Kidding. Sort of. The folks who live near those 42 vacant acres at Central and Walnut Hill are going to be tripping over ‘dozers and cement trucks now that a Missouri investor has snapped up the land and created a new chapter for Dallas real estate. But the question is, how much did he pay for it, and what’s he going to do with the real estate now that he has it?
Let’s go back to 2009, if we really must. Dallas real estate Developer Provident Realty Advisors cleared out the old apartments on this site — I recall at least two fires there. But there was also a lovely lake, where we took a pet duck after one of my zanier Easters and found out she was a female when all the male ducks tried to mate her. I thought they were killing here and intervened, it wasn’t pretty. But I digress. The 42 acres were going to be the site of yet another “West Village” at this very juicy intersection which is a few blocks from a commuter rail station and on one of the the busiest highways in the state. Let me define this version of West Village: 175,000 square feet of specialty restaurant and retail space, 1,100 apartment units, a small office building and a 104-home luxury residential village. I was told townhomes starting at $500K and high-end, boutique stores.
But then came the great credit crunch of 2008 and work on the $400 millionish project stalled. The land fell into foreclosure. Lender left holding the note, Wells Fargo, from Wachovia. Debt of $40 million.
Steve Brown says¬† the property has been acquired by a partnership set up by Kroenke Holdings of Columbia, Mo. Kroenke Holdings is a developer headed by billionaire sports team owner (Denver Nuggest, St. Louis Rams, Colorado Avalanche) E. Stanley Kroenke. Kroenke has holding companies owning and managing more than 20 million square feet of shopping centers in 17 states stretching from Colorado to New York, says Steve. And now Texas:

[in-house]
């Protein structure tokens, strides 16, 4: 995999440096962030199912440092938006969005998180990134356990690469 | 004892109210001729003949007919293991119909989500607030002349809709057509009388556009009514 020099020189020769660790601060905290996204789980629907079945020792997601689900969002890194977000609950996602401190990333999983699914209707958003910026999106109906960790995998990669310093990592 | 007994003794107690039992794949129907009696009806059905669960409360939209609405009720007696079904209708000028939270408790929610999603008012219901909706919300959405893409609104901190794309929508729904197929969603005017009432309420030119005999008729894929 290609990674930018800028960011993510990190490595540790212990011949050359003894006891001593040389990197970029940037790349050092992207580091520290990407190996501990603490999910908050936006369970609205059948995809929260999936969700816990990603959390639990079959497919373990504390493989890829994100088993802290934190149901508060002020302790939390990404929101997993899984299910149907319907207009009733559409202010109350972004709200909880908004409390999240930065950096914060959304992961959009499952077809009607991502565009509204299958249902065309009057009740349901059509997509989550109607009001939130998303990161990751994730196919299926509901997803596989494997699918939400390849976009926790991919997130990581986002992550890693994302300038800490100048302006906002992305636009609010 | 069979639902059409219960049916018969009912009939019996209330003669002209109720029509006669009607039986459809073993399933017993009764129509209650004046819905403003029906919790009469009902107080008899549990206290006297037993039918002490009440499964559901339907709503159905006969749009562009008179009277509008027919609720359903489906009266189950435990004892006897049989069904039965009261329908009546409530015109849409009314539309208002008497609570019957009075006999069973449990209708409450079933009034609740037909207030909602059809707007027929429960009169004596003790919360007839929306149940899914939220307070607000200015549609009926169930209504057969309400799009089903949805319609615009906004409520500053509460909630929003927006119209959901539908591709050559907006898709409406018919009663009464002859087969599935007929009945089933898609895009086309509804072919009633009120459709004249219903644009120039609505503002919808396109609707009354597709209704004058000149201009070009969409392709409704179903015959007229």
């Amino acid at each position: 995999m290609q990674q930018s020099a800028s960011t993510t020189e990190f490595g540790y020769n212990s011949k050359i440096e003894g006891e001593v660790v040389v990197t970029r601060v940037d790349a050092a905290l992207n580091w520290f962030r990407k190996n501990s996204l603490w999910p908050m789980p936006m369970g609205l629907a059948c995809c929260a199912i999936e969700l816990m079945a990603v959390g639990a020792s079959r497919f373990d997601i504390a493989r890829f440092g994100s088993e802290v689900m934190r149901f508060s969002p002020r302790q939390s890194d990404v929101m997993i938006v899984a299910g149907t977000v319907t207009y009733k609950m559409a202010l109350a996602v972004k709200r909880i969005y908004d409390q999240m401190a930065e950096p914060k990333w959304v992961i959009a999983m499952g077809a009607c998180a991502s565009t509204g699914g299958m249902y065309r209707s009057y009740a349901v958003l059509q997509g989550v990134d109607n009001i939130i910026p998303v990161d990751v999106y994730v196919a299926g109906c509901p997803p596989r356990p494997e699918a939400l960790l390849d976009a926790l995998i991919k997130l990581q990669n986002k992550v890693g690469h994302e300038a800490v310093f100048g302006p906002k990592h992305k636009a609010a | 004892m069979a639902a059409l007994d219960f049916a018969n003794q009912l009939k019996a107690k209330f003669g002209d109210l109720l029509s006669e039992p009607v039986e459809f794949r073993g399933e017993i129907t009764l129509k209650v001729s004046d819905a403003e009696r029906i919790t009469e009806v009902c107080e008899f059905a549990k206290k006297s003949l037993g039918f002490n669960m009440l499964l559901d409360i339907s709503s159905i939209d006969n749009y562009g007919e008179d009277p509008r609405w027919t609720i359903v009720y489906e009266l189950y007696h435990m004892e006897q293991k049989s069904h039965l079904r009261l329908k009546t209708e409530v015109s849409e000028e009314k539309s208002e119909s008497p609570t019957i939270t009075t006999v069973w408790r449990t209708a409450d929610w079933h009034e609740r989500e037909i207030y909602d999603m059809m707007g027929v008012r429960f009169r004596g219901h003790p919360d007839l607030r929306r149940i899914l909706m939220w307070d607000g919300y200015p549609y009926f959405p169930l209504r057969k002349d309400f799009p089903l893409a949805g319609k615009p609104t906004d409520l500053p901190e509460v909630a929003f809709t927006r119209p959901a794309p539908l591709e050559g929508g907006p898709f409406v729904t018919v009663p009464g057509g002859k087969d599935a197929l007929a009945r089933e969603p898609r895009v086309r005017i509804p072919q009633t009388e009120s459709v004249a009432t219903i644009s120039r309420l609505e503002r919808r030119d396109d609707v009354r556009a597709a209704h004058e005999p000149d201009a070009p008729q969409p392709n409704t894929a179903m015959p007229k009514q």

A Wal-Mart mini-mart might be nice here. Guess who‚Äôs got top concern over what will happen to that property? The folks who live next door. Representatives from three area homeowner’s associations really kept on top of this development, some say maybe too much — they made it too hard for the developers to do anything. Their concerns:
As most of you know, the 42-acre property at the northwest corner of Walnut Hill and Central Expressway that was owned by Provident Realty Advisors¬†was foreclosed on by Wells Fargo late last year. Because the Wells Fargo loan¬†pre-dated the private deed restrictions (‚ÄúPDR‚Äù) that The Meadows, Glen Lakes and Windsor Park had collectively negotiated with Provident, the PDR¬†has been negated. However, the zoning that we negotiated remains in place (see www.themeadowsna.org for a copy of the approved zoning).¬†¬†Because of continued support from our City Council representative and the¬†expectation that any future owner will likely¬†seek¬†changes to the existing zoning, we believe we will have reasonable influence in what ultimately transpires on the site.¬† As a reminder, current zoning includes, among other things, a requirement that the western-most 385 feet (approximately 17 acres) be solely residential,¬†with no more than 140 residences that must be townhomes (rather than condos, apartments, etc).¬†Wells Fargo has recently opened up bidding for the site.
The Joint Task Force (made up of representatives from The Meadows, Glen Lakes and Windsor Park) will continue to work with potential developers on behalf of our respective neighborhoods. The JTF is¬†currently¬†taking¬†the¬†approach that, rather than express upfront what our neighborhoods want on the site,¬†we will¬†wait and see what the future owner/developer has in mind.
Stay tuned. I’ve got my sources out on this one. Might be second homes, townhomes, some sort of Wal-Mart clone, or a whole new ballgame.